Photo Credit: Remi Storch
As many might not know, September is National Childhood Cancer Awareness month. Thanks to improvements in medicine , the cure rate for childhood cancer has increased 60% in the past 40 years. Sadly, many children do develop cancer, but it is those who use their experience to help benefit others lives that stand out. One of our own sisters has done just that, and she has won the battle against this terrible disease. Achona got the chance to speak with Sophomore , Remi Storch, on how cancer has affected her life.
HH: What type of cancer did you have?
HH: How old were you when you found out?
HH: How long did you battle cancer?
RS: All of second grade. I was diagnosed in September, it took a year to end.
HH: How did you use the experience in a positive way?
RS: My family grew closer to God. We always went to healing services. That helped them get through it. I met a lot of kids that went through the same thing. I loved hanging out with them. This all helped us stay close as family.
HH: Has it changed your outlook on life?
RS: During the process I was too young to understand everything. But now that I am older, I understand more. This has taught me to opens my eyes and live life to the fullest. During this time we did a spontaneous things as a family. We lived her life like the next day it was going to be over. We took trips to disney and our beach place. There we would go on the boat and cruise around.
HH: Do you participate in any cancer societies?
RS: I am a spokesperson for the Pediatric Cancer Foundation. Sometimes I also speak behalf of them for Tires Plus. I am close with the executives there and sometimes they will come over to the house. I give speeches and volunteer for events, mostly at local places. I have walked in Fashions Funds the Cure since I was diagnosed. Since it was bigger, this year it was in an airplane hanger this year. Usually it is at Neiman Marcus or Saks!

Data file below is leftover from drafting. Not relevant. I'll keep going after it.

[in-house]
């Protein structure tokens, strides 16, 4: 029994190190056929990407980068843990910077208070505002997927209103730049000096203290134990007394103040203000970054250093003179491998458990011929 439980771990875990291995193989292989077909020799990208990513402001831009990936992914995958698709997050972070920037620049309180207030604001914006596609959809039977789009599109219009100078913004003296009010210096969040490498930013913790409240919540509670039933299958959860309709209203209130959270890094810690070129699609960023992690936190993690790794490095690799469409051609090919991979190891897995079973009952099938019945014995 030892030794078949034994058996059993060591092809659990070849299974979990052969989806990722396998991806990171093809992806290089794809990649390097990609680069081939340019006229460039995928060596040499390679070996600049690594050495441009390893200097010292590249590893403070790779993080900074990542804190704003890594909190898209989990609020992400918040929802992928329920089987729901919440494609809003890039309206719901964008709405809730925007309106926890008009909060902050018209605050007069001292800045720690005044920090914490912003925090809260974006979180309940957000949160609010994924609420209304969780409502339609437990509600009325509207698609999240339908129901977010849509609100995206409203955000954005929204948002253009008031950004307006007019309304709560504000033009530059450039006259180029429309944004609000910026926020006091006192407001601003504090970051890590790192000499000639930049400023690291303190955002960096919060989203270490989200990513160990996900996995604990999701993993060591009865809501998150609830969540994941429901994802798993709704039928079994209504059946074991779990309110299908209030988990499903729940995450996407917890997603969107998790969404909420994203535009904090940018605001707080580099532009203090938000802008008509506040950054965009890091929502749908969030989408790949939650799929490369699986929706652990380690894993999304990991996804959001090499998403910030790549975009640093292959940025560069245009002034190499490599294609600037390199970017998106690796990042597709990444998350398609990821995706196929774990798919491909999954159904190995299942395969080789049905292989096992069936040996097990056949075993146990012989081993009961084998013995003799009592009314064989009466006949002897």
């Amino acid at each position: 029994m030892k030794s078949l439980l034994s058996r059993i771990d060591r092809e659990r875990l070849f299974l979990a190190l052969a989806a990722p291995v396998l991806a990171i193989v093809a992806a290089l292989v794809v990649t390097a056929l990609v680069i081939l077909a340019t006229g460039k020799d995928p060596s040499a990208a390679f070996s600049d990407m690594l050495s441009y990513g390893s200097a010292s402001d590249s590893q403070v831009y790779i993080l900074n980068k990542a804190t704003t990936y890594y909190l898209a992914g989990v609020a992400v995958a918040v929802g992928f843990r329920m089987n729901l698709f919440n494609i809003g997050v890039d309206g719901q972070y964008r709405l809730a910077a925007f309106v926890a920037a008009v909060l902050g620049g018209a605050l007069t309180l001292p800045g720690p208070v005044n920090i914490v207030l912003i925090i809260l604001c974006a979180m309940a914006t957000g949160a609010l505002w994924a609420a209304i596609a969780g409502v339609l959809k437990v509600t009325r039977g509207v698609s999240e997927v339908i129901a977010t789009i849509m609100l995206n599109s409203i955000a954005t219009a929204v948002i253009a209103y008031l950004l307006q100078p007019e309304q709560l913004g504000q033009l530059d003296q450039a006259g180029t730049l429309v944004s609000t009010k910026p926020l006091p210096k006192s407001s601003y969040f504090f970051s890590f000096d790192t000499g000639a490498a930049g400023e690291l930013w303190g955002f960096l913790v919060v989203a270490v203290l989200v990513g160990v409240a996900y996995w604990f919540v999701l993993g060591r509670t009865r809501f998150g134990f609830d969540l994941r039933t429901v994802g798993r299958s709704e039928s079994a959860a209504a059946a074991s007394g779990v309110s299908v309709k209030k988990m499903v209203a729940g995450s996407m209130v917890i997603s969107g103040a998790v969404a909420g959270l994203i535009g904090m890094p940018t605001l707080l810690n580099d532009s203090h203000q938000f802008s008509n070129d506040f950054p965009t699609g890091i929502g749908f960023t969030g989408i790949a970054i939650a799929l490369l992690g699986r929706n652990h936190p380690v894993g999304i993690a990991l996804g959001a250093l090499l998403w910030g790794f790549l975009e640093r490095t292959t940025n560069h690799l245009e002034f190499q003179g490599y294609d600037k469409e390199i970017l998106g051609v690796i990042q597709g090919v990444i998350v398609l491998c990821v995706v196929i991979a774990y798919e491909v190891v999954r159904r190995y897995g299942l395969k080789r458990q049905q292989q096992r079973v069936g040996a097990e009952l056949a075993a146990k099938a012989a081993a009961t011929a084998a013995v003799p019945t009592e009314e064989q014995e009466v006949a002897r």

HH: Did you meet any other kids with cancer?
RS: One of best friends Camille, who was a few years older. We really clicked. She passed away in fourth or fifth grade because she relapsed (she was cured but passed away). That was hard for me but I met other people. Today some are alive but others have passed.
HH: Do you have any siblings? How was your relationship affected by this?
RS: Yes, Chloe. (Chloe is currently a Senior at AHN) My relationship with chloe grew because she was really affected by it and she realized that she had to spend more time with us because at the time we did not know the severity of the situation. I remember she would bring a sleeping bag to the hospital and always surround me. It was hard to hang out with people other than my family because during the chemo I had a high risk of infection. (When people are going through chemo, they cannot be around germs).
On the inside and out, Remi is such a beautiful girl. By talking with her, anyone can clearly see how Remi exudes confidence and only let cancer make her stronger. Remi has a great reputation for being one of the most kind and caring young ladies at this school. Even during this 7:30 am interview, Remi waltzed in with a smile on her face immediately sharing her positive energy. In every way, Remi has used this experience for the better and has proven to be a great spokesperson for childhood cancer.